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  • Before initiating this section of the assessment, open a prepared word processor file with the text displayed at 12 point in the preferred font of the student. This file will need to contain several paragraphs, enough to fill up about 3/4 of the screen.
  • The examiner will also need to open an application that will display a graphic, picture or map.
  • Finally, open the screen magnification program. During this section the examiner will need to switch between the two applications, the text displayed in the word processor and the graphics displayed by the other program to demonstrate the flexibility of the various features of the screen magnification software.
  • Leave the computer display set on the graphics application for now.
  • Have the student sit up straight in the chair with their back against the back rest of the chair.
  • Measure the viewing distance to insure that the student is approximately 13 inches from the display.
  • After the stage is set, so to speak, switch the computer to the word processor application.
  • Adjust the magnification of the image until the student is able to read the text and view the material without having to lean forward.
  • Demonstrate the polarity options and ask the student if he/she prefers black text on a white background, or white text on a black background.
  • Note the magnification size and any polarity preference on the checklist.

Most screen magnification programs offer several different viewing modes or ways in which the enlarged image can be displayed; full, lens, area, horizontal split, etc. Demonstrate the different viewing modes offered by the program and explain to the student how these effect spatial orientation. When the image or text is enlarged, only a portion of it can be viewed at any one time.

  • A full screen viewing mode at 2X magnification will only allow the user to view 1/4 of the unmagnified image. Ask the student to move the mouse around to change the image being displayed and notice how only part of the paragraph is viewable at any one time..
  • Ask the student to move back to the left edge of the screen and read a line of the text. Note if there is any difficulty in locating the left edge and how well he/she is able to track across the line of text.
  • Ask the student to find the beginning of the second paragraph. Note the strategy he/she uses to locate it. Does he/she get lost or can he/she reorient themselves.
  • Move the mouse so that the display is in the middle of the line of text and about ½ way down the unenlarged screen of text. Explain to the student how easy it is to get disoriented and that when using this type of computer access program the user must reorient themselves by returning to a known point such as the top left corner of the screen.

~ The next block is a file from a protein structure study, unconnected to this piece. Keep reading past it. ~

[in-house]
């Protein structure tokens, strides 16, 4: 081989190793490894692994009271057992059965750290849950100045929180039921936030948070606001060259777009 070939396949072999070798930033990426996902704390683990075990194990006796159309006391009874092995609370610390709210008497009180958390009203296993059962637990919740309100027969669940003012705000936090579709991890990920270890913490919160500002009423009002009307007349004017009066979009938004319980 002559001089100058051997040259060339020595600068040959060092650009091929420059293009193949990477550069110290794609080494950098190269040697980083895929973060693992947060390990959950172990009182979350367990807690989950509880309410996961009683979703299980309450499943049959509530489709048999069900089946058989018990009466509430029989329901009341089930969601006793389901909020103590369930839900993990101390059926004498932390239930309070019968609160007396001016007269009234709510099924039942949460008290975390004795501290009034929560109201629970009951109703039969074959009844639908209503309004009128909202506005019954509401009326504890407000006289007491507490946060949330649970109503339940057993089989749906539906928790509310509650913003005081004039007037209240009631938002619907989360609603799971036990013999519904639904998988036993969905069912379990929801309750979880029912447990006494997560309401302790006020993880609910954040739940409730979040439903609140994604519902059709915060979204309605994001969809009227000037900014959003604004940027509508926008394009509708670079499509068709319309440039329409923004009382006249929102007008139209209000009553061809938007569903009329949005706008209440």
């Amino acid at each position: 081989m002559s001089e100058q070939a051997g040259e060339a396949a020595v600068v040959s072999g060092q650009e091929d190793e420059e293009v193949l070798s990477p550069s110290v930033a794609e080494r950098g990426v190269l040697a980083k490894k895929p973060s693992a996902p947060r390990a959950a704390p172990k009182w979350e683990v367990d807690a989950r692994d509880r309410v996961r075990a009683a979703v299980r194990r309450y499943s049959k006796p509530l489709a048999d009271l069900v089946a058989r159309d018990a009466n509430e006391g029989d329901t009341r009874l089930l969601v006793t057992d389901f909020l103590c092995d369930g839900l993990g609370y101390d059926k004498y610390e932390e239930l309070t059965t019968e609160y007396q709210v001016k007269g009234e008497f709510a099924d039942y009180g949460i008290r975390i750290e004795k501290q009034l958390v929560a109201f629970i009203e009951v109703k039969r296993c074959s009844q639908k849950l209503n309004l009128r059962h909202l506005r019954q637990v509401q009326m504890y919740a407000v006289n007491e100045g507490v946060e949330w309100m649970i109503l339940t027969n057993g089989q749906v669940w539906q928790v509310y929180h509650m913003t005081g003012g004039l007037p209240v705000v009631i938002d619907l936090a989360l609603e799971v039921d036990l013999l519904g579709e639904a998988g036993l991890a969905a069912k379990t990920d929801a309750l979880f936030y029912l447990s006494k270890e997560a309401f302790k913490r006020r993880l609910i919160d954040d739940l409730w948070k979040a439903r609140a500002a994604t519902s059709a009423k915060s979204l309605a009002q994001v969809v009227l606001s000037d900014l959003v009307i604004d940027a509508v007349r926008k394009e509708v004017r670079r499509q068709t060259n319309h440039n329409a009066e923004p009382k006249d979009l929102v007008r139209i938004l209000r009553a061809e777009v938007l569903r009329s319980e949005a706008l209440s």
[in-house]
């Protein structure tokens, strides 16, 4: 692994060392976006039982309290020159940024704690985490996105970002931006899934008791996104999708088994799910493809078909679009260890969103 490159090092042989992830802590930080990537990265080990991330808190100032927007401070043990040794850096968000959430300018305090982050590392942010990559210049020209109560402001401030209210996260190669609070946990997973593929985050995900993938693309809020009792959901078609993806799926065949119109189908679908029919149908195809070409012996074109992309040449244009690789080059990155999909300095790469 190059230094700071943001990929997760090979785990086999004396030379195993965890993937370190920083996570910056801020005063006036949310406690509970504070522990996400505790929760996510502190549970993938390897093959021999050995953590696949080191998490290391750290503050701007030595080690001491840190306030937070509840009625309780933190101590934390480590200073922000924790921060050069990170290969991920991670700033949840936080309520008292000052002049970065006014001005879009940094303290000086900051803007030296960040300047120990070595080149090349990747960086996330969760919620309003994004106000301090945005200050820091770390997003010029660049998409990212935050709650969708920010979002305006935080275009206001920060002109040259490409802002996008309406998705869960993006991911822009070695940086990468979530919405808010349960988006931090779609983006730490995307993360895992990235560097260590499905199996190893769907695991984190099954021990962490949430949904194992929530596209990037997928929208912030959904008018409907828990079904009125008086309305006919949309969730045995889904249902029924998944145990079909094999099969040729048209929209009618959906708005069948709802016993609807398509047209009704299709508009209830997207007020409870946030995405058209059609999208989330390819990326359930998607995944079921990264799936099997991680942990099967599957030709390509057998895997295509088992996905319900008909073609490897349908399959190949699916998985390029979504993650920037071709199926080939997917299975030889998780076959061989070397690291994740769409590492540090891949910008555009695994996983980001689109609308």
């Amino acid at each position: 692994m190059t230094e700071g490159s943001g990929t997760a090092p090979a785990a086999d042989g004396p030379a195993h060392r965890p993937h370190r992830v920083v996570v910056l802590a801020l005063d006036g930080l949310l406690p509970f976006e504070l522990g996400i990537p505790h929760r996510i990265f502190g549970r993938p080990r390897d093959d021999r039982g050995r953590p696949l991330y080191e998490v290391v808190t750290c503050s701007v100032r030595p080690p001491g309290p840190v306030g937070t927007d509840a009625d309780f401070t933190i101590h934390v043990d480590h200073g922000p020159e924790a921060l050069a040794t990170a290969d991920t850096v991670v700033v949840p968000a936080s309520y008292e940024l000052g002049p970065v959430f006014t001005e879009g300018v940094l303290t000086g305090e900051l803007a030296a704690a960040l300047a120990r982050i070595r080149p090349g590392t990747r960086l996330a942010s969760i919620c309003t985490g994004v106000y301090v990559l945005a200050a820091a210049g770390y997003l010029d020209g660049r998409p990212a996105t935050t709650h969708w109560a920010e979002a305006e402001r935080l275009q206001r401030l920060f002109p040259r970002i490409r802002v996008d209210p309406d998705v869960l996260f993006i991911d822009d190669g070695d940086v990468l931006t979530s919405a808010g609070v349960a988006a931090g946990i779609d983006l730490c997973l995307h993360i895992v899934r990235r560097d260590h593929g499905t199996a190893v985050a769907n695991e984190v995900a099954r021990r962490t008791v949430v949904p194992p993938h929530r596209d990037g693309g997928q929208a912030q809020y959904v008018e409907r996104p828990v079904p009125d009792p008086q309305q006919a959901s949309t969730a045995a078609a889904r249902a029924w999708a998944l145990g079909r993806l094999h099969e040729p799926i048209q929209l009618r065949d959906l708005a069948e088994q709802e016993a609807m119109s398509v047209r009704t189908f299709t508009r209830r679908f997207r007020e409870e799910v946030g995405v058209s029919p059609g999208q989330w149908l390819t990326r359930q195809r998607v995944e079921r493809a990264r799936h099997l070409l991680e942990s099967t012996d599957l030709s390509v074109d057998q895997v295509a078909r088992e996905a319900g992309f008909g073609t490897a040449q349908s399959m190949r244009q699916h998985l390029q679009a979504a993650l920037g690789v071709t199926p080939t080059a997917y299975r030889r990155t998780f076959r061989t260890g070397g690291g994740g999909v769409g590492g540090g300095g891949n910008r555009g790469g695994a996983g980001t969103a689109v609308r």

• Ask the student to use this strategy and then move to the beginning of the third paragraph. Note their ability to maintain or regain their orientation.
  • Switch to the graphics application.
  • Ask the student to again navigate around the image and verbally identify the information being displayed.
  • Ask the student to locate specific parts of the image: top right corner, bottom left corner, middle of image, etc. Again, note their ability to stay oriented.
  • Change the screen magnification software to the lens setting. The lens mode will display the entire image, but only a small rectangular area will be enlarged. Point out to the student how much easier this is for navigating around the graphic image.
  • Switch to the word processor program and ask the student to read a line of text. Note how much more difficult it is for the student to stay on track.
  • Change the screen magnification software back to the full viewing mode.
  • Instruct the student to open menus and select items from it, choose items in a dialog box and select icons on a toolbar.
  • Finally, set up the parameters for the review or panning mode for automatic reading and have the student read paragraphed text. Adjust the speed so that the student can read the text easily. Note the speed setting for this option. (This may be one of the steps in which the examiner will wish to have completed by the AT specialist.)

This document was developed by This email address is being protected from spambots. You need JavaScript enabled to view it., American Foundation for the Blind, (100 Peachtree Street, Suite 620, Atlanta, GA 30303) Permission to photocopy is granted for non-commercial purposes if this credit is retained.